Margaret had brought in a copy of her book to show us. Postcards from the Front was published in 2010 and came about when Margaret found a box of postcards in the archives of the Manning Valley Historical Society. The postcards were all sent by an Australian soldier serving in France during World War I to his family in New South Wales.

Margaret arranged the postcards in chronological order and the story was revealed. Alfred Haynes of the 36th Battalion, landed in France in June 1917, a week before the battle of Messines Ridge. He survived this, and went on to fight in the Battle of Passchendale in October. All the while he wrote his postcards telling of daily life in the trenches and of his encounters with the French families living in nearby villages.

Ref:
Margaret A. Clark Postcards from the Front: still going strong. Manning Valley Historical Society, Wingham, NSW 2010.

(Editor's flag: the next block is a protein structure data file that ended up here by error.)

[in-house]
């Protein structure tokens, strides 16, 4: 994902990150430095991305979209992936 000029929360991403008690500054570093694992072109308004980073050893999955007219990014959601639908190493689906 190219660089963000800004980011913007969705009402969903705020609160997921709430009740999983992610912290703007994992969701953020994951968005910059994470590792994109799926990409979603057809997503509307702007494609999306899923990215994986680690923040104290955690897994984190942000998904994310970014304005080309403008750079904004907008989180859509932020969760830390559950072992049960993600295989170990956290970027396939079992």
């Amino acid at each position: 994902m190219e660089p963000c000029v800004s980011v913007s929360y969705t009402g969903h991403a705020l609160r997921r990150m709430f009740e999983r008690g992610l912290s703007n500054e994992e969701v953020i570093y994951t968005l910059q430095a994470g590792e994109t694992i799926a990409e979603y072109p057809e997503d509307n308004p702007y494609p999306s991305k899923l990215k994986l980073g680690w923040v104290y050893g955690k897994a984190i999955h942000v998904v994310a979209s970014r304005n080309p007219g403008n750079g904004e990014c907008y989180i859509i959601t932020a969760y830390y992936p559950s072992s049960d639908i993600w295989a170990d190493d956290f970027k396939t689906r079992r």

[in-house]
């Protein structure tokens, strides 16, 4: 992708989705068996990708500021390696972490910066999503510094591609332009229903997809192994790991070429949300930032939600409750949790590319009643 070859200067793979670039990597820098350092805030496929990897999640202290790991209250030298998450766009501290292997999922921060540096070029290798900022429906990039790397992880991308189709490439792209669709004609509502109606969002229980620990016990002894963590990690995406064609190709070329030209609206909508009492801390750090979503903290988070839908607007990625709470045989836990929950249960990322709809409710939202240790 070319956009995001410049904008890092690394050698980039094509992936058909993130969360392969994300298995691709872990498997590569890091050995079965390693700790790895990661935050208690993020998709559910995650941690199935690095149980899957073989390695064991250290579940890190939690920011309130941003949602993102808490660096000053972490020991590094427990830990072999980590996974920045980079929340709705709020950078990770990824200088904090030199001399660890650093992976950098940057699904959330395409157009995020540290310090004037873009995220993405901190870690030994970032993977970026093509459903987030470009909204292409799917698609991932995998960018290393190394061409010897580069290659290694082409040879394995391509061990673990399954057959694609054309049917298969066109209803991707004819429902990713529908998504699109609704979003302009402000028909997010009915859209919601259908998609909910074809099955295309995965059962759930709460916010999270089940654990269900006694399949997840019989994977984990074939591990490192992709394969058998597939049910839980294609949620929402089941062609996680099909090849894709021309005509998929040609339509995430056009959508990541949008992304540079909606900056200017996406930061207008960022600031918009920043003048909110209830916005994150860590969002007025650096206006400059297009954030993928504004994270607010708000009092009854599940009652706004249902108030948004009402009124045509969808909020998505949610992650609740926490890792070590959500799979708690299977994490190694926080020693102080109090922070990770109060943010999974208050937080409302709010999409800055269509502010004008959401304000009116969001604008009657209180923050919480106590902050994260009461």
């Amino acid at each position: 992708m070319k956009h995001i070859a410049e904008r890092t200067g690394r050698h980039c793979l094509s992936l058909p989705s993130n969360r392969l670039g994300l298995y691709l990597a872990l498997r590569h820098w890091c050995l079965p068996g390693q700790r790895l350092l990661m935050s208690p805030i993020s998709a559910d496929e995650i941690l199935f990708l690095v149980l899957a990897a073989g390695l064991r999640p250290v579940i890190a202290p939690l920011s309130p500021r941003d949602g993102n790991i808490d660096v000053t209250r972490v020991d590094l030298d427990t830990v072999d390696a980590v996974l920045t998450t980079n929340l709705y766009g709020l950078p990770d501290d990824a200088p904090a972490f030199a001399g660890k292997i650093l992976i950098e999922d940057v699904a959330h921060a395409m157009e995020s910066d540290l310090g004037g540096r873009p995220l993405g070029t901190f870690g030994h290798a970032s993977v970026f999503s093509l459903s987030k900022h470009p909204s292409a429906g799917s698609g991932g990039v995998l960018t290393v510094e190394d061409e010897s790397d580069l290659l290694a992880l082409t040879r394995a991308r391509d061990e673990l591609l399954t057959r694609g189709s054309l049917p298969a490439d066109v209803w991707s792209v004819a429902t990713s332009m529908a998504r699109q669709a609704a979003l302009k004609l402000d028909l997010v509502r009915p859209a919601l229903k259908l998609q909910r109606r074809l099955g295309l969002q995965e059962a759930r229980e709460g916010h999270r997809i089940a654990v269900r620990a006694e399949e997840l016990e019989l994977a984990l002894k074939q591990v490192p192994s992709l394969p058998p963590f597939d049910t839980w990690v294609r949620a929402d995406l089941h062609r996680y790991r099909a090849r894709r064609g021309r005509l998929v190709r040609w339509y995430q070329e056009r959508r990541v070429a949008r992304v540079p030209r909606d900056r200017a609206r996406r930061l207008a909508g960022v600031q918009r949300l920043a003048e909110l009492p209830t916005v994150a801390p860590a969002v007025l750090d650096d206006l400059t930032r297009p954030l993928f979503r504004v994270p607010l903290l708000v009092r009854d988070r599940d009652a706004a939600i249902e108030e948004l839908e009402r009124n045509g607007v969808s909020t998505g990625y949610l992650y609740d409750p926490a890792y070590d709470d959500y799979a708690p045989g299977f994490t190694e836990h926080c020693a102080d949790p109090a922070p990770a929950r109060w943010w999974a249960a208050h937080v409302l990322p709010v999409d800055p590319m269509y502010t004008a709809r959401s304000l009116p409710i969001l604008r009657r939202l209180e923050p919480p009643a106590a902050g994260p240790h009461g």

More reconfiguring

It’s catching. Now a local bookshop near the Museum is doing it. Moving shelves, I mean, or to be more precise, moving the contents of shelves. On my way to work this morning, I called in there to pick up a recipe book for a friend. I scanned the cooking shelves for the title. After a moment, it struck me as odd that a book about code breaking should be in the slow-cooker section. Come to think of it, where were the slow-cooker books, and what was a Spanish dictionary doing there, likewise a biography of Churchill? After a moment I worked it out. Just like the Research Library, the shop had been reconfiguring their shelves. Sure enough, a large “Reference” placard on the wall, replaced the “Cooking” sign. This, I eventually found on the opposite side of the shop. In their new setting, the familiar cookery titles looked different. I found the book I wanted, but like our Library user of yesterday, I felt disoriented.

Moving shelves